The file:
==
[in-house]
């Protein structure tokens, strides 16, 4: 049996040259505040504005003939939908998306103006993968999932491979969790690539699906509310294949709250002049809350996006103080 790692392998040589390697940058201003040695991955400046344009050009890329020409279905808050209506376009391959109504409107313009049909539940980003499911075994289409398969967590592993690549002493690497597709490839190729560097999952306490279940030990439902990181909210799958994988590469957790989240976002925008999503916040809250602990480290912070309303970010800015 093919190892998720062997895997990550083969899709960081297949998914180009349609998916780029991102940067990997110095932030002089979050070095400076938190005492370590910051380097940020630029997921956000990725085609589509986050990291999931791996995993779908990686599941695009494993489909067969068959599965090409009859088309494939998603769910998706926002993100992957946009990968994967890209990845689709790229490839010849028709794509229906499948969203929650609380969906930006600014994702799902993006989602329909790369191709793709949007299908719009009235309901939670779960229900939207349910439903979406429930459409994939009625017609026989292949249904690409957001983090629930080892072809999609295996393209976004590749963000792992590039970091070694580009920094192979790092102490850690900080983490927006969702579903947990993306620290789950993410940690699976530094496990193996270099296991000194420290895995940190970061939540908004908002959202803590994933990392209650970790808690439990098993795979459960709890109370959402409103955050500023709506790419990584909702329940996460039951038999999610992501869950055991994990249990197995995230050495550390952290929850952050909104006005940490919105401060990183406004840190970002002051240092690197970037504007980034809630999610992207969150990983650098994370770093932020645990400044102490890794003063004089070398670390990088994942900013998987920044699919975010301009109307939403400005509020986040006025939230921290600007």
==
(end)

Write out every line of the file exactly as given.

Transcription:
[in-house]
């Protein structure tokens, strides 16, 4: 049996040259505040504005003939939908998306103006993968999932491979969790690539699906509310294949709250002049809350996006103080 790692392998040589390697940058201003040695991955400046344009050009890329020409279905808050209506376009391959109504409107313009049909539940980003499911075994289409398969967590592993690549002493690497597709490839190729560097999952306490279940030990439902990181909210799958994988590469957790989240976002925008999503916040809250602990480290912070309303970010800015 093919190892998720062997895997990550083969899709960081297949998914180009349609998916780029991102940067990997110095932030002089979050070095400076938190005492370590910051380097940020630029997921956000990725085609589509986050990291999931791996995993779908990686599941695009494993489909067969068959599965090409009859088309494939998603769910998706926002993100992957946009990968994967890209990845689709790229490839010849028709794509229906499948969203929650609380969906930006600014994702799902993006989602329909790369191709793709949007299908719009009235309901939670779960229900939207349910439903979406429930459409994939009625017609026989292949249904690409957001983090629930080892072809999609295996393209976004590749963000792992590039970091070694580009920094192979790092102490850690900080983490927006969702579903947990993306620290789950993410940690699976530094496990193996270099296991000194420290895995940190970061939540908004908002959202803590994933990392209650970790808690439990098993795979459960709890109370959402409103955050500023709506790419990584909702329940996460039951038999999610992501869950055991994990249990197995995230050495550390952290929850952050909104006005940490919105401060990183406004840190970002002051240092690197970037504007980034809630999610992207969150990983650098994370770093932020645990400044102490890794003063004089070398670390990088994942900013998987920044699919975010301009109307939403400005509020986040006025939230921290600007």